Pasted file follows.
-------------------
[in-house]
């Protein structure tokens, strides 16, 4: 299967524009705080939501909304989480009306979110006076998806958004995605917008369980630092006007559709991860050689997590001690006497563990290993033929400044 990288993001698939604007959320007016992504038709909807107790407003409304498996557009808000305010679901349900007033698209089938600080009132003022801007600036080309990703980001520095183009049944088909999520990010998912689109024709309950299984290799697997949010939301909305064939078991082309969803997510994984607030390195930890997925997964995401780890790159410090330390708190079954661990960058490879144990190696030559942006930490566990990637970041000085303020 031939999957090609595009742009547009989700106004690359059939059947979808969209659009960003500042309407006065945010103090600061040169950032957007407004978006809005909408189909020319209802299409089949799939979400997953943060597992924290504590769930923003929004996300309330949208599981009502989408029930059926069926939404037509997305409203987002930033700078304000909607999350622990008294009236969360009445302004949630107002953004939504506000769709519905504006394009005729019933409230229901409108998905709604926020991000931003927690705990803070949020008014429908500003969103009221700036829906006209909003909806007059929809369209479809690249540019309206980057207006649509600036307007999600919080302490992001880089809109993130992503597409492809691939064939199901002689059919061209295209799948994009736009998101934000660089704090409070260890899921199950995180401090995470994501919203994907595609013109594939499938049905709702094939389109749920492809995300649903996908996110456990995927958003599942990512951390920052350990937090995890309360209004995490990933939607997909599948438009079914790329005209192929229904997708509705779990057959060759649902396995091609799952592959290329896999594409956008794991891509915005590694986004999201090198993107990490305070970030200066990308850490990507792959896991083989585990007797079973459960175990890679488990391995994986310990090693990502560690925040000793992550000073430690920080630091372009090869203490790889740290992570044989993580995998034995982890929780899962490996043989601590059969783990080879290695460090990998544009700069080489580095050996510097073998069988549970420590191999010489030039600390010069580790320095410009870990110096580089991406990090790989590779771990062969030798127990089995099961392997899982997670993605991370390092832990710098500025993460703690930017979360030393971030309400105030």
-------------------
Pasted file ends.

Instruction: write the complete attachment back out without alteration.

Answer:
[in-house]
């Protein structure tokens, strides 16, 4: 299967524009705080939501909304989480009306979110006076998806958004995605917008369980630092006007559709991860050689997590001690006497563990290993033929400044 990288993001698939604007959320007016992504038709909807107790407003409304498996557009808000305010679901349900007033698209089938600080009132003022801007600036080309990703980001520095183009049944088909999520990010998912689109024709309950299984290799697997949010939301909305064939078991082309969803997510994984607030390195930890997925997964995401780890790159410090330390708190079954661990960058490879144990190696030559942006930490566990990637970041000085303020 031939999957090609595009742009547009989700106004690359059939059947979808969209659009960003500042309407006065945010103090600061040169950032957007407004978006809005909408189909020319209802299409089949799939979400997953943060597992924290504590769930923003929004996300309330949208599981009502989408029930059926069926939404037509997305409203987002930033700078304000909607999350622990008294009236969360009445302004949630107002953004939504506000769709519905504006394009005729019933409230229901409108998905709604926020991000931003927690705990803070949020008014429908500003969103009221700036829906006209909003909806007059929809369209479809690249540019309206980057207006649509600036307007999600919080302490992001880089809109993130992503597409492809691939064939199901002689059919061209295209799948994009736009998101934000660089704090409070260890899921199950995180401090995470994501919203994907595609013109594939499938049905709702094939389109749920492809995300649903996908996110456990995927958003599942990512951390920052350990937090995890309360209004995490990933939607997909599948438009079914790329005209192929229904997708509705779990057959060759649902396995091609799952592959290329896999594409956008794991891509915005590694986004999201090198993107990490305070970030200066990308850490990507792959896991083989585990007797079973459960175990890679488990391995994986310990090693990502560690925040000793992550000073430690920080630091372009090869203490790889740290992570044989993580995998034995982890929780899962490996043989601590059969783990080879290695460090990998544009700069080489580095050996510097073998069988549970420590191999010489030039600390010069580790320095410009870990110096580089991406990090790989590779771990062969030798127990089995099961392997899982997670993605991370390092832990710098500025993460703690930017979360030393971030309400105030």